Kim Osorio On Women In Rap: “We Only Celebrate And Reward Sex appeal, Not Intelligence”

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If there’s anyone who can speak to the possibility of a woman dominating in a male-driven industry it’s Kim Osorio. The 39-year-old Bronx native made history when in 2003 she became the first female Editor-in-Chief of The Source and even after the mag went through several tumultuous years of suspect leadership, returned in 2012 to take the reigns and restore its credibility. As we got to thinking about the current environment of women in rap we reached out to the hip-hop journalist veteran to get her thoughts as well as her first-person insight on her participation in the documentary A Genius Leaves The Hood and the influence Jay Z has had on women in the industry. Check out the Q&A.

How do you feel about the current landscape of hip-hop as it pertains to women?

“I think the landscape has changed over the years and what I think is next is… it’s important to  fill in the void. There was one point in time where Kim, Foxy, Lauryn, Missy and Eve were all out and very successful. Then that died and Nicki came out on the scene. She has been out for four years but we have not seen any mainstream female hip-hop artists since.  Sex appeal has been driving the success for female artists and that is a little sad. A lot of times we look at who’s the sexiest and say they are successful. But that is a reflection of the culture as a whole. We only celebrate and reward sex appeal not intelligence.”

Female rappers are always told to form a sisterhood and discouraged from battling, which is a pillar of rap. What do you think about that?

“I think there is a strong sisterhood, but you also have to remember once women get to a certain level, things change and people change. People start pitting you against one another. It is very hard for someone in our culture to share the spotlight. Sisterhood usually exists more when people aren’t doing as well. People should also remember a lot of these women don’t know each other, so you can’t build a sisterhood if you have never met each other.”

How did you get involved with A Genius Leaves The Hood?

“I have a relationship with one of the producers; We worked together in the past. When he asked me to be a part of it, I said ‘Why not?’ I talk a lot about the culture and Jay Z  — obviously being a big force within our culture. Speaking to that, based off of my profession, being vague does not allow you to say anything negative or positive because it may affect your career and, in the long run, you want a bigger check. But for me, it gave me the opportunity to speak out on something I am familiar with.”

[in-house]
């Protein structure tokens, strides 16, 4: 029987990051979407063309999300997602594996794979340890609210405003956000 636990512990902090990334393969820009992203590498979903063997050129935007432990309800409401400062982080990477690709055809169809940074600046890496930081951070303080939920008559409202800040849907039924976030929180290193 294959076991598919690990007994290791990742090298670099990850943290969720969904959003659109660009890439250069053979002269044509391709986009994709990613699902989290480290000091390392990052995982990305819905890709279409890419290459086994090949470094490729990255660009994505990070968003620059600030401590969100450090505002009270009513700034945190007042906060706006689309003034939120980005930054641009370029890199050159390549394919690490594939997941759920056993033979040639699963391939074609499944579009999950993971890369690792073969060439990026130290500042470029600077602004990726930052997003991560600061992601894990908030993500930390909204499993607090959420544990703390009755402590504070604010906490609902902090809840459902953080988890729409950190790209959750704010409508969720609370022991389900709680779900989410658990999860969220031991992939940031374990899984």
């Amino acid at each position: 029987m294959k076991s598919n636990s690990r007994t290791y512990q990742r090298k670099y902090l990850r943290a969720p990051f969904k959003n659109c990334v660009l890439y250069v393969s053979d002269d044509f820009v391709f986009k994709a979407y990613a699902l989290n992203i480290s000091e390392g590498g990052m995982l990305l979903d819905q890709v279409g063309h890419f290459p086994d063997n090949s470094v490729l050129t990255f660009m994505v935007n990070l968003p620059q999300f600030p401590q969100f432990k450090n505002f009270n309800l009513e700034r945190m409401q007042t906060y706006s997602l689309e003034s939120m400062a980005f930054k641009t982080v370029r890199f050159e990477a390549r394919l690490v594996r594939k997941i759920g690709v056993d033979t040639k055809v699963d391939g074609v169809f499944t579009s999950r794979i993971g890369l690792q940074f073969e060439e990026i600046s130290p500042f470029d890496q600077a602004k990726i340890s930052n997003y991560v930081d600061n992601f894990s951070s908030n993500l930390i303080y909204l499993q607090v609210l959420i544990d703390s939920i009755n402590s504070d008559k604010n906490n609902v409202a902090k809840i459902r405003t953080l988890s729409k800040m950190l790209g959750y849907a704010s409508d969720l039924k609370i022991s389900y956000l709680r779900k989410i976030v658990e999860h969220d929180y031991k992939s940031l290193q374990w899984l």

How did you feel about Jay Z coming up in the ’90s; at the time did you see him expanding his brand beyond a rap artist?

“In the 90s, I remember respecting not only his artistry but his business sense because he was an artist who made himself. I think during that time period, it was very hard for him to be acceptable without a major label backing him, since he was turned down by so many. Therefore, he had to make a name for himself. Those business skills are a hustler’s spirit. In hip-hop that’s very valued because you are able to hustle and make your own way. Would I have been able to predict he would be at the level he is at today? Probably not.”

Has your opinion of Jay Z changed based on some of his business deals and the backlash he receives?

“I don’t’ think so. As you study people and watch them grow, they do different things that you may have an opinion on here and there. I do not have a strong opinion and I am also a fan of Jay Z. So my opinions on him are rooted in what he has done as a rapper and he has mastered both the rap and business world greatly.”

What influence has Jay Z had on women in hip-hop?

“I think he has an influence on both women and men just in general. That’s something everyone says, he influences them. You can answer this question many different ways, but I don’t think there’s a difference. If you look at the culture overall, there are so many debates about how he portrayed women in his videos to where he is now as a husband and father. There are so many ways you can go with this conversation.

Thinking about the female artists Jay Z has worked with and signed, would you say these women benefited from his mentorship?

“I would say those women benefited from his grooming. A lot of people may say Foxy Brown became who she is because of him but I don’t agree with that. Every women that has been under his guidance, had to make their own way. For example, if you tell me Jay Z influenced Beyonce and her creative decisions, I would believe that because they are married. But would I say he’s responsible for it? I wouldn’t believe that. There are some careers that took off because of Jay’s influence and others have not. Either way he is not responsible for how successful an artist becomes.

There were a lot of thought pieces about Beyonce’s “Drunk In Love” Grammy performance, with people claiming Z was pimping out Beyonce. Is there any merit to this?

“I think the criticism was a little bit much. They are a power couple and everyone will scrutinize what they do. I believe their performance was another business move on their part. They are husband and wife, they can do what they want. Who cares what everyone says? I don’t think anything disrespectful was done. It was a marketing thing to me. My kids love that song but I am mindful of what they sing. I think people need to be mindful on how they parent their children.”

Purchase A Genius Leaves The Hood, available on iTunes, Google Play, and VHX now, here!

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